There was this really drunk white kid. He was all over the dance floor with his Chinese date. Early on in the night he grabbed Ytat's hat off his head and started playing with it. Ytat calmly took it back but I was furious. I couldn't decide if I wanted Ytat to knock him out or to let it be, not start trouble on the last night in China. For the rest of the night I went out of my way to avoid this trouble maker because I was afraid I was going to have to knock him out.
At the bar I got into conversation with another white, male, college student from the Midwest. I ordered two waters and he teased me for ordering just water so I explained that I was pregnant. He was both shocked and horrified, at the same time. But I flashed the wedding ring and told him it was a good thing. Still aghast, he asked how old I was. I wisely neglected to tell him that this was my fourth since it probably would have gave him a cardiac.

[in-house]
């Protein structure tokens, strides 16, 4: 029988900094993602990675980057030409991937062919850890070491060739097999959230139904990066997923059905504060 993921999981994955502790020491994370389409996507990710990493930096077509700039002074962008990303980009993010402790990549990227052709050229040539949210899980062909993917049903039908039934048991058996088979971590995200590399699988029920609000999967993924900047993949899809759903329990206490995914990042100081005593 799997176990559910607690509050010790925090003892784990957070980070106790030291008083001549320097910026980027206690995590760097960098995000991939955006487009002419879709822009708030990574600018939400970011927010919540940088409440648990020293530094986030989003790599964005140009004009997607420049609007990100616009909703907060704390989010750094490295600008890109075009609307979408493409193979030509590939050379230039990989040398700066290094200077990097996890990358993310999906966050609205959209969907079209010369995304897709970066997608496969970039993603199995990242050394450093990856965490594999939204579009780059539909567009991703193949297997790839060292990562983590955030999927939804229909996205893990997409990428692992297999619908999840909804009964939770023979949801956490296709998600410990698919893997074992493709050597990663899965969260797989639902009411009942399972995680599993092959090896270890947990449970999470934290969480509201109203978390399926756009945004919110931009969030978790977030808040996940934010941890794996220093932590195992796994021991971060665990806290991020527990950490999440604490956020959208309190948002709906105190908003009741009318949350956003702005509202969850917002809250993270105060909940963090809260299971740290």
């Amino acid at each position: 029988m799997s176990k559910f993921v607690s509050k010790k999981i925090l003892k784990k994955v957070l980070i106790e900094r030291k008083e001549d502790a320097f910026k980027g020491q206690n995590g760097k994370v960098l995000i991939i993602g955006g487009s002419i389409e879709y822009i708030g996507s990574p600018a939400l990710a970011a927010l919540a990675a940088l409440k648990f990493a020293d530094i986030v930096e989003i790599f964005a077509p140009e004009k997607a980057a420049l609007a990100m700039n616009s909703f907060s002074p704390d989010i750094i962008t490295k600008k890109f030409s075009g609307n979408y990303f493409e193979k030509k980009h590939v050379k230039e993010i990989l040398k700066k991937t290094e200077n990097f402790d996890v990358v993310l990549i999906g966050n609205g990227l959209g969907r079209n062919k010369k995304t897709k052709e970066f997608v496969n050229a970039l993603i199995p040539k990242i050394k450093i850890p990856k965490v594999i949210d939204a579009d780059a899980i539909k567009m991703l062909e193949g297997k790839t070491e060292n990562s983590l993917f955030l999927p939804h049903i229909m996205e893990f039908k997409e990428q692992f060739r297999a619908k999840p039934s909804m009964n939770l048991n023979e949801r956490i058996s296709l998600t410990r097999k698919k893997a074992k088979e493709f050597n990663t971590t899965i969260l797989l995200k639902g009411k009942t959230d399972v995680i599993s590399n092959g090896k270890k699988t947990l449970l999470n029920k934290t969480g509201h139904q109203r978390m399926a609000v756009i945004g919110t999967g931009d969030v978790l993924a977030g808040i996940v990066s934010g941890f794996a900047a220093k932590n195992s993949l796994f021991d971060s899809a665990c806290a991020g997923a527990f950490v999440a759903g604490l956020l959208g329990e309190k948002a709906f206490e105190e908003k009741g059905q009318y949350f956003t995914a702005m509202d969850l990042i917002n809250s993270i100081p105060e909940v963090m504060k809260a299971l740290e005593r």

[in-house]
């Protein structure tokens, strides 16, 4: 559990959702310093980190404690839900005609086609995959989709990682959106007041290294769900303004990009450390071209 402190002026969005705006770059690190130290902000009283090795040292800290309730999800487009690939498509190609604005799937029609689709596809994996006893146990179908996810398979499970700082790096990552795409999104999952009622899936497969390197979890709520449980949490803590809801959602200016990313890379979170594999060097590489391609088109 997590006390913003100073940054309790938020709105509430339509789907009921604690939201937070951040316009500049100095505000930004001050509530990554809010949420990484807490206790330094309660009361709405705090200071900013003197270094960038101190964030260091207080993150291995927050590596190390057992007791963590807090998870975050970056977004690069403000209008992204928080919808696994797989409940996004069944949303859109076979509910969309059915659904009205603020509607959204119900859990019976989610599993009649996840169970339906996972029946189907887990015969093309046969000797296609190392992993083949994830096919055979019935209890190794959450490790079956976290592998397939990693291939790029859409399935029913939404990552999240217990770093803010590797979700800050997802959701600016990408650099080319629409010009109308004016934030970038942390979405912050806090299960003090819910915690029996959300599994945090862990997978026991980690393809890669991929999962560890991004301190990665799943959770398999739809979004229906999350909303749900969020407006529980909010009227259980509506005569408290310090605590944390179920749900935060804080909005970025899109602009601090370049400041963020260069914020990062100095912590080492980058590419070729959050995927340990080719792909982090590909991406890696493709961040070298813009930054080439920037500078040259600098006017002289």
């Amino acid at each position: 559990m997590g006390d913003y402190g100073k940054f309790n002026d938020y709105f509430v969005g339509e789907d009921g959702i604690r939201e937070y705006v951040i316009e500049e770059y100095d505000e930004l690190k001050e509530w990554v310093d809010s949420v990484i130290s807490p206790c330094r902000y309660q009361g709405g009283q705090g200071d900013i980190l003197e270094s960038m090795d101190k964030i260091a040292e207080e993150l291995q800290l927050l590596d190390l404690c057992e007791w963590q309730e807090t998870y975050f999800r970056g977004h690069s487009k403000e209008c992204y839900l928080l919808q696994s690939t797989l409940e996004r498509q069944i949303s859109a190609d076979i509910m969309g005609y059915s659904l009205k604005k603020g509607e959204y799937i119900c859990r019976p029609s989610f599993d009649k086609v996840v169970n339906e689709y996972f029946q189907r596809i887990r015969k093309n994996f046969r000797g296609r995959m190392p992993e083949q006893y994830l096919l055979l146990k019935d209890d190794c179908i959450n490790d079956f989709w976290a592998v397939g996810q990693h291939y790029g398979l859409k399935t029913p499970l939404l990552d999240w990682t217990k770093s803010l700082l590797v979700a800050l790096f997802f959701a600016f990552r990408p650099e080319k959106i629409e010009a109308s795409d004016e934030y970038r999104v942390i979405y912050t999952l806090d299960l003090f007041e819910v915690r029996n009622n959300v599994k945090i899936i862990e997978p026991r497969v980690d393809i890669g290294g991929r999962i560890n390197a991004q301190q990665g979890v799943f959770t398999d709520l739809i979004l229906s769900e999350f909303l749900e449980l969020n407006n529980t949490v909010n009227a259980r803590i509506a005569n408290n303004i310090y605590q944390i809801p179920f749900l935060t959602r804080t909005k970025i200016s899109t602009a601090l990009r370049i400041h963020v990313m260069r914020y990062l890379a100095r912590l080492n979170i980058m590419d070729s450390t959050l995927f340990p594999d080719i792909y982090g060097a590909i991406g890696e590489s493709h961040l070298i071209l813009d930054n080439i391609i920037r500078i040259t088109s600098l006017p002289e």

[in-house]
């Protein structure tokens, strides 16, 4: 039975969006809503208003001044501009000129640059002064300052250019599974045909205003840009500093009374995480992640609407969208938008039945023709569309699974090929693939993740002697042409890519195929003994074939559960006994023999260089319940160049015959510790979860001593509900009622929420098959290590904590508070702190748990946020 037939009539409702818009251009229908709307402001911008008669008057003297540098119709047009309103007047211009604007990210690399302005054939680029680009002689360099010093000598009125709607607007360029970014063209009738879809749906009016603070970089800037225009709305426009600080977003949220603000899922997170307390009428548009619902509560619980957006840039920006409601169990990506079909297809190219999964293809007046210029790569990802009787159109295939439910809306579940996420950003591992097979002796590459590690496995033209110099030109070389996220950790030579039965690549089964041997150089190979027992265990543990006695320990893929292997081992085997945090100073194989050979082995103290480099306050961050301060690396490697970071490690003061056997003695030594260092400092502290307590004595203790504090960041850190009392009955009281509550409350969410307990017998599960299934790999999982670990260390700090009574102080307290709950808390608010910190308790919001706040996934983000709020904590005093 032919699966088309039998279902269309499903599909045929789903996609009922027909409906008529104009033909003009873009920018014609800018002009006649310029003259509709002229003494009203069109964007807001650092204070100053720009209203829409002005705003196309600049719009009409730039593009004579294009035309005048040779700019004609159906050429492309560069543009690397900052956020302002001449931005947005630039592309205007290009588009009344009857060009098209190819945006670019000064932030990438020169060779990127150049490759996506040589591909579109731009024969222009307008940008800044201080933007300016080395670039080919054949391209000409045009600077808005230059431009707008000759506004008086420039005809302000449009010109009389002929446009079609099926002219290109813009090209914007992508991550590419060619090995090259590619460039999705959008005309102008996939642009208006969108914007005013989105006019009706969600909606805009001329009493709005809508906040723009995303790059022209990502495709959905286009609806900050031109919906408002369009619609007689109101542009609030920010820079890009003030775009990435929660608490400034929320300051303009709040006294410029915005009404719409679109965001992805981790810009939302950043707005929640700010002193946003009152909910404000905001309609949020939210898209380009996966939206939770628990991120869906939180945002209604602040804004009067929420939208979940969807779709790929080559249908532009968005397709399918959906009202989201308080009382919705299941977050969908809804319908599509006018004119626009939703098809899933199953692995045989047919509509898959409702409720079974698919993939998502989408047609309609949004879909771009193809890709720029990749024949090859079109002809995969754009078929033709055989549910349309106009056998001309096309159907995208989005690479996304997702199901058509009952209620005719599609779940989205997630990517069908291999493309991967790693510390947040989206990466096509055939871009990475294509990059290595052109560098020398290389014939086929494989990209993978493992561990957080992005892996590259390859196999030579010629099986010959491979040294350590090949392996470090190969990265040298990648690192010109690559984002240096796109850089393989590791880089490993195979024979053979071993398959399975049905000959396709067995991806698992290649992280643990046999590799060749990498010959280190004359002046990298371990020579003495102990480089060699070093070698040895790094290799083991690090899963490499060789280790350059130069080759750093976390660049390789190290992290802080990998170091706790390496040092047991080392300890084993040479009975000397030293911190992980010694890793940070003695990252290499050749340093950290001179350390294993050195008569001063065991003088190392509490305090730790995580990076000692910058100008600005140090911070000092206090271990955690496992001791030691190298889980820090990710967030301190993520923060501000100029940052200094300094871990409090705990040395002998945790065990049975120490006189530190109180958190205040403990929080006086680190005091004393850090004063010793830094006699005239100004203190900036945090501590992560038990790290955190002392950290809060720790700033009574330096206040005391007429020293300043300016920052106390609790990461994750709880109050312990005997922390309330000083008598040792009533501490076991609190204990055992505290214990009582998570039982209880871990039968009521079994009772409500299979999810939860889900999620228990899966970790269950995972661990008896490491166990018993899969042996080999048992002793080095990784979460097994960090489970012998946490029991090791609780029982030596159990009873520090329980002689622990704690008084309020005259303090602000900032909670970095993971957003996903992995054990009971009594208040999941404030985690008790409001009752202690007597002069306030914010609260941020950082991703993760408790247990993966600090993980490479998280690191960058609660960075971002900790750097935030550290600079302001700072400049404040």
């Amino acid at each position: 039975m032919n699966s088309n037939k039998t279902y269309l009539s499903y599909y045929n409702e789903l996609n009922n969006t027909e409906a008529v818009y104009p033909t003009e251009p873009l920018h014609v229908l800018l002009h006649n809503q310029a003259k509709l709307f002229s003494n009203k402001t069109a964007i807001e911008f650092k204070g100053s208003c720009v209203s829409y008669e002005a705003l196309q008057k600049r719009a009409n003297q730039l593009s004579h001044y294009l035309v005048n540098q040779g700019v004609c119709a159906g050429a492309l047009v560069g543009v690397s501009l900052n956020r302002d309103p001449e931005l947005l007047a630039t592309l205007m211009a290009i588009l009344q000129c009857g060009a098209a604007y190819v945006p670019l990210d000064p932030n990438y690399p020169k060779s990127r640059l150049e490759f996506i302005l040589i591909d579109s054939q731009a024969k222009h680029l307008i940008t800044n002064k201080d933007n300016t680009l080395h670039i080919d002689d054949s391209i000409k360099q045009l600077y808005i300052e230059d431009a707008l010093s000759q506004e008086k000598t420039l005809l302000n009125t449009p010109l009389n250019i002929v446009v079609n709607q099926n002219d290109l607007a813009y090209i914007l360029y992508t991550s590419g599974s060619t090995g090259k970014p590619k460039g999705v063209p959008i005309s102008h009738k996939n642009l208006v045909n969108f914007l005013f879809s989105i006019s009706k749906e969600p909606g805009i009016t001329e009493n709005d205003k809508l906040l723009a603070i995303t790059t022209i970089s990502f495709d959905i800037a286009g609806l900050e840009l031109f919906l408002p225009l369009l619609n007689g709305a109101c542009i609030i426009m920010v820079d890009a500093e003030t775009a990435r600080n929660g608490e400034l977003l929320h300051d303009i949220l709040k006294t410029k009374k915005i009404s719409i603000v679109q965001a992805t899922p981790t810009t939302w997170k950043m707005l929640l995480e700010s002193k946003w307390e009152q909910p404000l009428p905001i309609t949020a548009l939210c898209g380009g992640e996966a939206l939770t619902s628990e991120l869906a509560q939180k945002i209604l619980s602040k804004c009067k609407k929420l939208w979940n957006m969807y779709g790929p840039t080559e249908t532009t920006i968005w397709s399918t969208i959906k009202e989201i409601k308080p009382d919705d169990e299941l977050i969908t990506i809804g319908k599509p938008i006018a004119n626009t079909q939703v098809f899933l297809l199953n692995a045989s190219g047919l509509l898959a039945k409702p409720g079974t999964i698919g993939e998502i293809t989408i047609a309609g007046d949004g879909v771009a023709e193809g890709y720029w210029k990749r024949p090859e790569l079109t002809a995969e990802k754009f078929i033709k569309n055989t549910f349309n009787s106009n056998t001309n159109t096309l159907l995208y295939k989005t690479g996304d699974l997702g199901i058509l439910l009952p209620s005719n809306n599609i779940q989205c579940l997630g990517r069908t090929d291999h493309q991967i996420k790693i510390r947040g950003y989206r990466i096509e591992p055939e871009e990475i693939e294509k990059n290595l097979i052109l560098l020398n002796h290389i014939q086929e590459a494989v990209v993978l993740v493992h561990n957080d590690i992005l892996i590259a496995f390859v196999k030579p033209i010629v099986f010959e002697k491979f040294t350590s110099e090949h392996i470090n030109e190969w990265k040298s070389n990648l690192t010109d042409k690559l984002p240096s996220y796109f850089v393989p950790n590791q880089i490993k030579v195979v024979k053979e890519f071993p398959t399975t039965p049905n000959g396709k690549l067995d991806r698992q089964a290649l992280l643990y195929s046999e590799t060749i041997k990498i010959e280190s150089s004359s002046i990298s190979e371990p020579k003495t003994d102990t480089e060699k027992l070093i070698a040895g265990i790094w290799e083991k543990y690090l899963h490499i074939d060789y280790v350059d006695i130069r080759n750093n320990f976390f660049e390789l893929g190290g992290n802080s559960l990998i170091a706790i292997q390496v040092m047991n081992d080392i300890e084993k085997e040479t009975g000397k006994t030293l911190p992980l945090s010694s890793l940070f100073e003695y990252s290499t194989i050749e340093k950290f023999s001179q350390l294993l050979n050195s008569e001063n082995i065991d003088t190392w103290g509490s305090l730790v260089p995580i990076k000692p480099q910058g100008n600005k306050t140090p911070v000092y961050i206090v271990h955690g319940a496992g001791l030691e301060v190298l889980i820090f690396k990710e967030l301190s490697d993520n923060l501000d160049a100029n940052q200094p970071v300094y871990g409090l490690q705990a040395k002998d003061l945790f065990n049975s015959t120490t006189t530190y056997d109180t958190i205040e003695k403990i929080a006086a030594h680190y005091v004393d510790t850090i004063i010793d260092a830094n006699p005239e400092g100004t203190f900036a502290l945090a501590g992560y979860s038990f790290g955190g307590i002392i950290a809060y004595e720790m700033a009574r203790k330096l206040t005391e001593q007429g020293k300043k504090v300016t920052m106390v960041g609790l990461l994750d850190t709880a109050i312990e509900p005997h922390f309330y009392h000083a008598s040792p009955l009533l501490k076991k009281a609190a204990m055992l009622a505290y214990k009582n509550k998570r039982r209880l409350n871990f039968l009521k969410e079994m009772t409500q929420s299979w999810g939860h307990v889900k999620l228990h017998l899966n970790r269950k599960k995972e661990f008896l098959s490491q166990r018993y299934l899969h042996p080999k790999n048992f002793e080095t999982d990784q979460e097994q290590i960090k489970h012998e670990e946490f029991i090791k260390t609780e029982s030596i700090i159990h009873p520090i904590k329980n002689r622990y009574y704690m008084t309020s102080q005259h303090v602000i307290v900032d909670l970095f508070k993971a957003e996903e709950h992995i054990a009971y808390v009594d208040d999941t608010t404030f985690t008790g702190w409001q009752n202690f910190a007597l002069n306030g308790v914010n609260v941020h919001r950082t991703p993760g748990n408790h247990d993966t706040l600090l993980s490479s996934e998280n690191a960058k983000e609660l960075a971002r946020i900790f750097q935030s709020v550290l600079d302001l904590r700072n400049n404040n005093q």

Niko and I wanted to leave before the others so we started to walk home. He wanted to try to find the worry dolls that he had seen on the walk home from Deep. It was much later in the night this time though and none of the street vendors were out. It was a peaceful walk through the dark quiet streets of China and after an hour he hailed a cab by making a funny noise and this cab which was whizzing by made a U turn at this big empty intersection. It was amusing. By the time we got back to the hotel all the party goers were already back. We all hung out a little more and then turned in for our bittersweet last night in China.